Skypersonic Delivers Drone, Rover Piloting Platform to NASA
The hardware and software were proven in August when NASA personnel at the Johnson Space Center controlled Skypersonic drones and a rover at Mt. Etna, a stratovolcano in Italy that simulated the Martian surface. The platform does not rely on GPS signals, a feature that allowed pilots to control the vehicles at the volcano, where GPS signals are not available.
The demonstration showed that pilots could use the hardware and software anywhere within and outside the Earth.
The drones, rover and control platform will be used in the Simulated Mars Missions Crew Health and Performance Exploration Analog, where crew members will spend one year living in working at Johnson Space Center’s 1,700-square-foot simulated Martian habitat, Skypersonic said.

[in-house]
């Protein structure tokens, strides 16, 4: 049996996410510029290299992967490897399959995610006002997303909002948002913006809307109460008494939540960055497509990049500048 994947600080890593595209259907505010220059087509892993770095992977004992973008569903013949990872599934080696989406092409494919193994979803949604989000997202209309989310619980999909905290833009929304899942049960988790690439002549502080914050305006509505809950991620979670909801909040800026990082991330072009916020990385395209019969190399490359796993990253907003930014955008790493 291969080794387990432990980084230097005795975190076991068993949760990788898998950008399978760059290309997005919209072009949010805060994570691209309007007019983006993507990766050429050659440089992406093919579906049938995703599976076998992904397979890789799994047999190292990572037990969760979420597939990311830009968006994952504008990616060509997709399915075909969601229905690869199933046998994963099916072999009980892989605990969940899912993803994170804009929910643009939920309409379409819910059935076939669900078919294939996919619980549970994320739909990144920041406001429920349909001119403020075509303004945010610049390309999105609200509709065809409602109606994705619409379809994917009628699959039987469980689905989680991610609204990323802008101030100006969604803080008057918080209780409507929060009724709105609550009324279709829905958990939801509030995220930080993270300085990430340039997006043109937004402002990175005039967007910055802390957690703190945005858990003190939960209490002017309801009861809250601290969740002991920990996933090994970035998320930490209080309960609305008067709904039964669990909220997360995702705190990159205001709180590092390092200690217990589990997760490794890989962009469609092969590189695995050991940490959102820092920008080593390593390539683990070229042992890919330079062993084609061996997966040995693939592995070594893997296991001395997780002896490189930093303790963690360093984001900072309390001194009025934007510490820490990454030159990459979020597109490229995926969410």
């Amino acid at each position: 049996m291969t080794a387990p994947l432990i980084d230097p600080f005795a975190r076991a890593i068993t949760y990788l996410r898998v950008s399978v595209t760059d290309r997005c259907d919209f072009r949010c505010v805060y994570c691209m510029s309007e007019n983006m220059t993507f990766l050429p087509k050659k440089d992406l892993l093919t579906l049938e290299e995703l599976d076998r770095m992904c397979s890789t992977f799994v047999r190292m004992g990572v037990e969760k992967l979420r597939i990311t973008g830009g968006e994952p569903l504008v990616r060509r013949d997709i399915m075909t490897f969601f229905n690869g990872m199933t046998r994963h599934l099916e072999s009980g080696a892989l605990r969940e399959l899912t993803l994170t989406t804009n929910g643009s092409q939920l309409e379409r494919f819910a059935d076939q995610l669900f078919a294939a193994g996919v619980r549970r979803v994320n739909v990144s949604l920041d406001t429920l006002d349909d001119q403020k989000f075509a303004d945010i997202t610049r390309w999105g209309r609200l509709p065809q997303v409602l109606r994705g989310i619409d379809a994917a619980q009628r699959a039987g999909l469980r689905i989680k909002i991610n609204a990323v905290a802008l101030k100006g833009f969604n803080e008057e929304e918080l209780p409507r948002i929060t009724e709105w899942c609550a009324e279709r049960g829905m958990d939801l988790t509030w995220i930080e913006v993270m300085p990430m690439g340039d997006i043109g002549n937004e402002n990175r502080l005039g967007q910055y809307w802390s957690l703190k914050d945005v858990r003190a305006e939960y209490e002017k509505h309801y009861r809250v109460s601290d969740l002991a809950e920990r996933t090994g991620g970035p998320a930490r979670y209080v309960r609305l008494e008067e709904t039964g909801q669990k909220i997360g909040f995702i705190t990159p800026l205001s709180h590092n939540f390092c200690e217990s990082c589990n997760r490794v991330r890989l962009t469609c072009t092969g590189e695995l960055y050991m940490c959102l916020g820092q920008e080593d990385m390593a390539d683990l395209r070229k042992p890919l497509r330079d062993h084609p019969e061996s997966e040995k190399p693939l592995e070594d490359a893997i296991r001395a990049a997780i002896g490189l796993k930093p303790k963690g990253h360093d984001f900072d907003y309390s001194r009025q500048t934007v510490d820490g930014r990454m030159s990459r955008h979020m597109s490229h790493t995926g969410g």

During CHAPEA, crew members will perform simulated spacewalks and practice living in harsh conditions using 3D-printed crew quarters and areas dedicated to various activities. The first mission is slated for the summer of 2023.
Giuseppe Santangelo, CEO of Skypersonic, said the platform delivery marks a milestone in its five-year contract with NASA to support the Simulated Mars Missions. He added that the company will continue testing drones and rovers that would be used by humans on Mars.
NASA personnel also trained on the company’s Martian Simulator, a virtual offering that projects the Martian environment based on photos and videos of the red planet’s surface.
Skypersonic, a Detroit-headquartered company, offers unmanned aerial vehicles, simulators and long-distance remote piloting products and services to critical infrastructure owners and clients in the nuclear energy sector.
Tags: drone Giuseppe Santangelo NASA rover Simulated Mars Missions Skypersonic space vehicle piloting platform